We live in an exciting time for technology.
There is a great deal of technology available that will make your company
more profitable or more efficient. You may even have specific people
allocated to identifying and evaluating new technologies that may be
beneficial to your company. Depending on your business model, you may be
inundated with vendors who promise that adopting their technology will
save you money, increase productivity, and make upper management giddy.
The million dollar question is when is it time to adopt emerging
In order to answer this question properly, you have to take a look at
your company culture. It’s defined as the unique personality of your
employees within your company, and it’s based strongly on the position
that management and upper management take toward change.
For example, is your company culture innovative/visionary, early adopter,
average adopter, or conservative? Recognizing where you fall will help
you when you need the million dollar question answered.
Let’s break down the unique personality of your company so we can
correctly identify your specific company culture.
An innovative/visionary type would be classified as a company and
management team who take risks and are eager to adopt new technologies
quickly. They welcome change and are open to risk because they see the
payoff to be significant, either in the form of profits, efficiency of
operation, inspiration to employees, leadership in the field, or any
number of other forms. They understand that early adoption may not always
work out, but they thrive on the excitement of the technology. This type
of company tends to hire enthusiastic, flexible overachievers who are
driven to succeed and want a new technology the second it goes into early
beta stages of development.
An early adopter would be classified as a management team and
organization that needs some stability before moving forward but looks to
its future, always wanting to have the latest technology as soon as it is
released. They are well-informed on new technologies as they develop and
emerge, and research the potential benefits of adopting the latest and
greatest. These people are leaders when it comes to implementing new
things, but they lead more cautiously than the innovative/visionary
group. An early adopter differs from an innovative/visionary as they do
not take as much risk.
The average adopter is defined as the company and management team who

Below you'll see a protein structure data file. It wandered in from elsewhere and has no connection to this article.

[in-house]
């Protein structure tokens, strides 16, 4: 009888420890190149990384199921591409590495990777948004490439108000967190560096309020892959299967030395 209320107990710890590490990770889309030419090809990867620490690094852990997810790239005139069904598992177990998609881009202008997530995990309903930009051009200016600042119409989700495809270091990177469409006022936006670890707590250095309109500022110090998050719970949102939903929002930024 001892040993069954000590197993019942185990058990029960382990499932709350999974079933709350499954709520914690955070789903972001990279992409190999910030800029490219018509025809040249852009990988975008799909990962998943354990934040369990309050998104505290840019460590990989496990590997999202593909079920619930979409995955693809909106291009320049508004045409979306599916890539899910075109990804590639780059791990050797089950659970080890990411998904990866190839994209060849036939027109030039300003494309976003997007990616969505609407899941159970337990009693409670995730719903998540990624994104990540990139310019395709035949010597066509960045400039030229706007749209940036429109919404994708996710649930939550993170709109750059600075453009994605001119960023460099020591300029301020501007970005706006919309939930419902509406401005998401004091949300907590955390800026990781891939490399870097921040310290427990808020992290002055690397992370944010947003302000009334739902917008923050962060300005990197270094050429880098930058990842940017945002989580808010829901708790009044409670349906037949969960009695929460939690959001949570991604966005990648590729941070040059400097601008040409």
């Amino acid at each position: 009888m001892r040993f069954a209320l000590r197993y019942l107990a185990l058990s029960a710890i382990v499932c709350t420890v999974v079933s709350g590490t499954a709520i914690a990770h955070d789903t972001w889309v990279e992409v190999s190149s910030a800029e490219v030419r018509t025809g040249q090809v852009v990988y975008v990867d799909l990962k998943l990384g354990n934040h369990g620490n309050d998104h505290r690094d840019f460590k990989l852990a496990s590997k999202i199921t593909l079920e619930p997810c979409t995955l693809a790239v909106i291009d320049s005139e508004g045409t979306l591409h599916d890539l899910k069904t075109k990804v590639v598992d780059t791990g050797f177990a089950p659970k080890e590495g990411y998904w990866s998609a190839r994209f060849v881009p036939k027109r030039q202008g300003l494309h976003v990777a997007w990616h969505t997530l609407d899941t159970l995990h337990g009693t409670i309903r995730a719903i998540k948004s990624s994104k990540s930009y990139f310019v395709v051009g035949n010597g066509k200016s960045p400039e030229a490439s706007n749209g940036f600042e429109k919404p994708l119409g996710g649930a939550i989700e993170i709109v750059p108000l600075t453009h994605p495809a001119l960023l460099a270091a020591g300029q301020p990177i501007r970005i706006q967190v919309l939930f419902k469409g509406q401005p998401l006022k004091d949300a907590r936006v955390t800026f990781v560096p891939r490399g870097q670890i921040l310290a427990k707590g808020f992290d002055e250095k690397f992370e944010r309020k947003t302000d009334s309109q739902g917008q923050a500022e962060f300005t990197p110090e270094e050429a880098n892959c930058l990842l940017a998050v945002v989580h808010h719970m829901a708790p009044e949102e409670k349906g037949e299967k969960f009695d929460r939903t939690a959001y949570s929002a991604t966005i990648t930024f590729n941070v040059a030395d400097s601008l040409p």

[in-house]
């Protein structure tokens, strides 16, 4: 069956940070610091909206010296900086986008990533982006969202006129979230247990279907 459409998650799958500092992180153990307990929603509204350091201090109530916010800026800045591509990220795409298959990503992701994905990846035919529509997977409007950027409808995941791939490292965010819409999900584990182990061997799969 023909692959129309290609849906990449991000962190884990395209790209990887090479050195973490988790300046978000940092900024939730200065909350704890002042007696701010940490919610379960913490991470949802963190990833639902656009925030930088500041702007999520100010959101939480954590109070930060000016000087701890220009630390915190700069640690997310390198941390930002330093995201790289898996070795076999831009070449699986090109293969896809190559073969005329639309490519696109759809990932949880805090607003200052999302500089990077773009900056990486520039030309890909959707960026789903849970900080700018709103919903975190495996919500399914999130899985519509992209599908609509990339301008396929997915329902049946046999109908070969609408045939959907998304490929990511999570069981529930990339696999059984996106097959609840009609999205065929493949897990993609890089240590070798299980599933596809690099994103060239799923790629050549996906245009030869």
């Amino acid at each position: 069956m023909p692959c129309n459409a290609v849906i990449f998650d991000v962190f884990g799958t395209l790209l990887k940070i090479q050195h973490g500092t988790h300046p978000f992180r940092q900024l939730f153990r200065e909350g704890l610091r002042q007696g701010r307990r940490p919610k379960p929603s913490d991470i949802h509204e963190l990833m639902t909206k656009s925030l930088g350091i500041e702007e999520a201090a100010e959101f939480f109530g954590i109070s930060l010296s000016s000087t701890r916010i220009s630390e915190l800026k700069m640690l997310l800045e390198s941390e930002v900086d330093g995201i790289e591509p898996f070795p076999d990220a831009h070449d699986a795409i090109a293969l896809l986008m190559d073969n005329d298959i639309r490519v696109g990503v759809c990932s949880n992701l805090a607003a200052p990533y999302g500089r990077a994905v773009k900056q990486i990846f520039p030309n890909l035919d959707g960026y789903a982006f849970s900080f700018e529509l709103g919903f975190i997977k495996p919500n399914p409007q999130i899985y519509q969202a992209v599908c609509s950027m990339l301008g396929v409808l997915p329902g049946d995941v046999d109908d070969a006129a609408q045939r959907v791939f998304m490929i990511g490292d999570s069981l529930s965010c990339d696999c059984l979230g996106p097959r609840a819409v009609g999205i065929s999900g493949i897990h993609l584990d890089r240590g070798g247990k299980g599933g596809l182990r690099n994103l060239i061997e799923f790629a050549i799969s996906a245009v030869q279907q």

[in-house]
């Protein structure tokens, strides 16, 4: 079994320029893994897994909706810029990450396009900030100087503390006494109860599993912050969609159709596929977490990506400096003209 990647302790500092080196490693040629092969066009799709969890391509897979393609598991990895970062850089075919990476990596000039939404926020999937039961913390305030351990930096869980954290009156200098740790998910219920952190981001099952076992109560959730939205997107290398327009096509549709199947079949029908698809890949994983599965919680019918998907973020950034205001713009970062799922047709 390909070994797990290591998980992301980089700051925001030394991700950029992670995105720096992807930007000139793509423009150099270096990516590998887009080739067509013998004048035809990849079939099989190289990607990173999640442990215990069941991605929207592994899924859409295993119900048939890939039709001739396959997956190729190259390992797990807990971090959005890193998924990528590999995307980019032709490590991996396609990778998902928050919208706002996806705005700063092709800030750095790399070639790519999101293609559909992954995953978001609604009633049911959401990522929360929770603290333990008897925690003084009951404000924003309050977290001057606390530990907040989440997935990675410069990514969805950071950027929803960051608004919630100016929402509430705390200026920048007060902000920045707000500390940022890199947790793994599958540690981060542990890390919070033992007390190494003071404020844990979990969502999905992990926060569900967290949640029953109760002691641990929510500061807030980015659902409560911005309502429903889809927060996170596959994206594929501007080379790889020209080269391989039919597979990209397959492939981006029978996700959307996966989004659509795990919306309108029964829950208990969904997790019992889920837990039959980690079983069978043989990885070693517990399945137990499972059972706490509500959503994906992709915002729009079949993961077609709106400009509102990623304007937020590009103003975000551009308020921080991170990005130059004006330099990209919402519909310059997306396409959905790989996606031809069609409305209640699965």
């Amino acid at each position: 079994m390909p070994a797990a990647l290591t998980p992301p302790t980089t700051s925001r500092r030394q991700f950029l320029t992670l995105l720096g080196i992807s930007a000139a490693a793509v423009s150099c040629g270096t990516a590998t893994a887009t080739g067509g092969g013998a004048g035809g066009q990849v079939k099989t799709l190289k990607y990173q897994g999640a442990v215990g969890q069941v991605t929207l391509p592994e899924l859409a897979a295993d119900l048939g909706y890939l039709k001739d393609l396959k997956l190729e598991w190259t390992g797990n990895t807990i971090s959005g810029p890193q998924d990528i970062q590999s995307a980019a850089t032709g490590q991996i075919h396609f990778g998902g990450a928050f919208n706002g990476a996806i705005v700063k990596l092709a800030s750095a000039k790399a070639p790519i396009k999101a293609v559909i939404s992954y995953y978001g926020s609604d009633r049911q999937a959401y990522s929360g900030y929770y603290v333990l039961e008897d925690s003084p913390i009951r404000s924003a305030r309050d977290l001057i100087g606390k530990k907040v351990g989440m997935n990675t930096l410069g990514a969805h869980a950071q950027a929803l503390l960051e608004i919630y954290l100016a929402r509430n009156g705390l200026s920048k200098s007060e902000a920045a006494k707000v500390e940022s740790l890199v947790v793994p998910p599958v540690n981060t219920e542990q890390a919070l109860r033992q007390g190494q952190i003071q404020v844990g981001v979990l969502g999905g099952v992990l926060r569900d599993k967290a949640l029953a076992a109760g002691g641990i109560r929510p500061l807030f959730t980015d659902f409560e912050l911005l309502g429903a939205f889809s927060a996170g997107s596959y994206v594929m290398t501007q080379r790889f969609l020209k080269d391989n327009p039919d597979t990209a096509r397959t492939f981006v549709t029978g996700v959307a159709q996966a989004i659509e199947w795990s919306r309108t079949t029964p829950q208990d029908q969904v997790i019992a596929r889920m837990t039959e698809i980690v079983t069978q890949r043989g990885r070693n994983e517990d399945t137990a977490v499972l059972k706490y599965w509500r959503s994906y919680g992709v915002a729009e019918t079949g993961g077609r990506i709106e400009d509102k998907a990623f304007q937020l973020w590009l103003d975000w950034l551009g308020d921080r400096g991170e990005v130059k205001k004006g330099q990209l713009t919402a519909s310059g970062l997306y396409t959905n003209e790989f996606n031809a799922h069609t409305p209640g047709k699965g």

must eventually move to the technology so they will not be left behind.
They dont seek the thrill and leadership role of being one of the first
out of the chute. And while they may acknowledge the possible payoffs of
the new technology, they prefer not to leave that which is comfortable.
They take very little risk and only change because everyone else is doing
it. They basically keep up with the Jones’.
Conservative management and organizations want to take no risk at all and
resist change. They will wait as long as possible to adopt a new
technology, and have the attitude of ”if it isn’t broke, don’t fix it”.
These are companies that fight to the very end when forced to change or
adopt any piece of new technology.
Keep in mind that the position of your management team toward change and
your company culture can vary depending on the type of technology you are
introducing. You may be cutting-edge on collaboration technology, but
conservative on your hardware infrastructure.
Now take a moment and try to identify where your management group and
company fit within this model on a specific technology you are interested
in adopting. For example, let’s say you are looking at a new piece of
technology for your company. You may ask yourself:
and dealing with a learning curve?
fees to implement?
Adopting emerging technologies, especially as an innovative cutting-edge
company, can be very rewarding and exhilarating, but it also can be
agonizing and painstakingly expensive if the technology does not work.
You have to have the type of company culture and management team designed
to take on these types of risks.
Some companies are average adopters and always will be. The more cautious
adoption timeline works for them and the people they employ. And some
companies have a reputation for their vision and innovation, and thus
attract employees who thrive on the risks and excitement of new
technologies and change.
By clearly identifying your group’s willingness to take risks, the impact
new technology will have on your business and employees, and the
flexibility and strength of the organization you have built, you will be
better prepared to move forward with bringing breaking technology in